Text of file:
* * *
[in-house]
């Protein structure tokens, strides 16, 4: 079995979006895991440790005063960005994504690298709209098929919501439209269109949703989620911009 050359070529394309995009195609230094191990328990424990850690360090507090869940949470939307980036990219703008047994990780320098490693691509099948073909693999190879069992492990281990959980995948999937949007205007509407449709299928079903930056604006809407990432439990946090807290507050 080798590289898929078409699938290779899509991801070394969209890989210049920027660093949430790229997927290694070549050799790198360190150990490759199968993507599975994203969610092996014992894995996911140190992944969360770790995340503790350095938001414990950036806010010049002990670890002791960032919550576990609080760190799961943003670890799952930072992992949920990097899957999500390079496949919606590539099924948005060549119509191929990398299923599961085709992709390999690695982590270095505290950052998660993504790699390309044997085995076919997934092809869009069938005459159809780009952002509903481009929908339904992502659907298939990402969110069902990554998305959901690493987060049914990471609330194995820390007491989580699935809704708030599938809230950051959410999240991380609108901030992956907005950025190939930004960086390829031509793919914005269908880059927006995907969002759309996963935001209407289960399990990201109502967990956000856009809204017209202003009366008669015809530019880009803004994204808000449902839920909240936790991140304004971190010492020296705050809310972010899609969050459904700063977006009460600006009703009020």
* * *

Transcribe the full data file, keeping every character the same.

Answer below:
[in-house]
């Protein structure tokens, strides 16, 4: 079995979006895991440790005063960005994504690298709209098929919501439209269109949703989620911009 050359070529394309995009195609230094191990328990424990850690360090507090869940949470939307980036990219703008047994990780320098490693691509099948073909693999190879069992492990281990959980995948999937949007205007509407449709299928079903930056604006809407990432439990946090807290507050 080798590289898929078409699938290779899509991801070394969209890989210049920027660093949430790229997927290694070549050799790198360190150990490759199968993507599975994203969610092996014992894995996911140190992944969360770790995340503790350095938001414990950036806010010049002990670890002791960032919550576990609080760190799961943003670890799952930072992992949920990097899957999500390079496949919606590539099924948005060549119509191929990398299923599961085709992709390999690695982590270095505290950052998660993504790699390309044997085995076919997934092809869009069938005459159809780009952002509903481009929908339904992502659907298939990402969110069902990554998305959901690493987060049914990471609330194995820390007491989580699935809704708030599938809230950051959410999240991380609108901030992956907005950025190939930004960086390829031509793919914005269908880059927006995907969002759309996963935001209407289960399990990201109502967990956000856009809204017209202003009366008669015809530019880009803004994204808000449902839920909240936790991140304004971190010492020296705050809310972010899609969050459904700063977006009460600006009703009020």